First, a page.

BROWNSBURG, Ind. — A law firm representing the family of a 7-year-old special needs student who was told to eat his own vomit by school staff at Brown Elementary revealed that the student’s family wasn’t notified about the abuse until two months later when media reports shed light on the incident.
“The incident has shocked and appalled the family and the community, and we are doing everything we can to ensure justice is served and the victim is protected,” said Attorney Catherine Michael of Connell Michael Kerr LLP.
Michael said the family has only been provided limited information about the abuse but was shown a video that shows the child being provided a spoon by Debra Kanipe, a Life Skills instructional aide at Brown Elementary. In the video, both Kanipe and Sara Seymour, a Life Skills teacher, stand on each side of the student as the child is told to eat his own vomit off a lunch tray.
Both Kanipe and Seymour face a felony charge of neglect of a dependent.
The Brownsburg Police Department said that the lunchroom incident took place on Feb. 16 in the lunchroom at Brown Elementary, part of the Brownsburg Community School Corporation.
Five staffers in total face charges in regard to the incident. Brownsburg schools said the termination process has been initiated for all of the employees charged in the case.
While Seymour and Kanipe are accused of telling the student to eat his vomit and providing a spoon with which to do it, the other school staffers all reportedly witnessed the event and failed to report it.
Life Skills teacher Julie Taylor, 48; Life Skills instructional aide Kristen Mitchell, 38; and behavioral technician Megan King, 24; all are charged with failure to report, a Class B misdemeanor.
Family of the 7-year-old student — who is challenged by autism, memory and communication issues — didn’t learn about the abuse until April 17.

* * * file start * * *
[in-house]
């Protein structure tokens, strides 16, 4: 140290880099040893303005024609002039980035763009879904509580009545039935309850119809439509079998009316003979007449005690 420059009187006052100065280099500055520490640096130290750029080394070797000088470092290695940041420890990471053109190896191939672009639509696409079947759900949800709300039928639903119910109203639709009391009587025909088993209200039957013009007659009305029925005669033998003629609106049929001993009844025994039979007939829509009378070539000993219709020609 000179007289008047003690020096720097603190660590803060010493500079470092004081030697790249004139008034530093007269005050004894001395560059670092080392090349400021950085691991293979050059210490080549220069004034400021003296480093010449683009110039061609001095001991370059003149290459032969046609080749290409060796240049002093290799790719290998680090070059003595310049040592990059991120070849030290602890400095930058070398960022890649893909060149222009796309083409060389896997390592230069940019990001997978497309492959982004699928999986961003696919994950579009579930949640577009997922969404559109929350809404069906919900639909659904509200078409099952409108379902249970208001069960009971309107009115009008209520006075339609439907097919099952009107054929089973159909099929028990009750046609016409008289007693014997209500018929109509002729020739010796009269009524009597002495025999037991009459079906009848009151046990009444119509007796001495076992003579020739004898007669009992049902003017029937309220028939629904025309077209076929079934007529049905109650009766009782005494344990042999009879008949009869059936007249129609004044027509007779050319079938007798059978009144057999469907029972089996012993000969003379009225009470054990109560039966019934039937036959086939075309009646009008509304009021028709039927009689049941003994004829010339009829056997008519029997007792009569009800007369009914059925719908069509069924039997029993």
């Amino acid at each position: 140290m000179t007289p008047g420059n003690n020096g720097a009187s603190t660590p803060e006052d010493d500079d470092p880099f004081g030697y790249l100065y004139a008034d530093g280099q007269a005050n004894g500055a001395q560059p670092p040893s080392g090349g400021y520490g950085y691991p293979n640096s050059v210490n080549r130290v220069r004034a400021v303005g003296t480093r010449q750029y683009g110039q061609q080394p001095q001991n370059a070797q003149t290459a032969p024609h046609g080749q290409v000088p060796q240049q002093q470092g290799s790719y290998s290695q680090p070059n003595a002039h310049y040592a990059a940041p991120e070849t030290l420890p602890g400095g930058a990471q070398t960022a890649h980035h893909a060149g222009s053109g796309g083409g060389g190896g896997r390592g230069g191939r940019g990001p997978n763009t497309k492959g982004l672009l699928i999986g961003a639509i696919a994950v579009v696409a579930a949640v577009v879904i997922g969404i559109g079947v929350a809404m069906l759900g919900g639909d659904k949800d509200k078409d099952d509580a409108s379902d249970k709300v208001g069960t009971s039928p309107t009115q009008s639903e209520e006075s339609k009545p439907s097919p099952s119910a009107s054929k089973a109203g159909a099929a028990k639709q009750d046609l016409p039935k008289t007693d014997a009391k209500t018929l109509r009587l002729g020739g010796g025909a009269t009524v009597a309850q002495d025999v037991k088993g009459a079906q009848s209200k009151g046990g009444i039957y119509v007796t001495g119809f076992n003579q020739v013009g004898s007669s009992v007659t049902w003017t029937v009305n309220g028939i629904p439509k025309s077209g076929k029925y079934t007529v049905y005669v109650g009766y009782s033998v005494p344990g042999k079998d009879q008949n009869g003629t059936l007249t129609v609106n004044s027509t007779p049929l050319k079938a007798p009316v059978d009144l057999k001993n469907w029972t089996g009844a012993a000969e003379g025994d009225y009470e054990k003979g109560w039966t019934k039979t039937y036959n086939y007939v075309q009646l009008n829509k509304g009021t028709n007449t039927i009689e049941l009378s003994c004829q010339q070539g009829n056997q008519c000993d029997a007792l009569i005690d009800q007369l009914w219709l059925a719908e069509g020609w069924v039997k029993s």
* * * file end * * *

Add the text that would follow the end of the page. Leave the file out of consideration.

“Connell Michael Kerr, LLP, is committed to helping this family seeking justice to ensure that those responsible for this abuse, and those who knew about the abuse, are held accountable for their actions,” the law firm said in a statement.
Police reported that in the video Taylor can be seen placing a tray in front of the student before he projectile vomits onto it. Seymour is reportedly “smiling and laughing,” according to police, while Kanipe gives the student a spoon and scoops up some of the vomit. Police said the student takes three bites of the vomit, consuming it while crying.
Court documents detail that police spoke with all of the staffers involved with the incident. The staffers all admitted to witnessing or being near the incident and cast blame on each other, but police noted none of them reported the incident.
Most said it was Seymour who told the student that he would have to eat his vomit if he couldn’t keep his food down while another thought it was Kanipe.
Kanipe reportedly admitted to giving the student a spoon and watching as he ate his own vomit while crying, according to the court documents.
When police questioned Seymour, she told investigators that it was “policy” to encourage children to keep eating if they spit out their food, but not if it was vomit. She reportedly told the student if he spit out his food, he’d have to eat it.
Despite stating that the “policy” didn’t include vomit, Seymour agreed with investigators that the student vomited food onto his tray, not spit it up.
She also reportedly told police that it was Kanipe who scooped up the vomit with a spoon and gave it to the child.
When asked about “smiling and laughing” during the incident, Seymour reportedly told police that she reacts that way when nervous. The detective noted in his report that he did not see this “self-described stress behavior” during Seymour’s interview, however.
“We ask for privacy and respect for the family during this difficult time,” said the law firm representing the family of the student. “They wish to thank everyone for their support and concern.”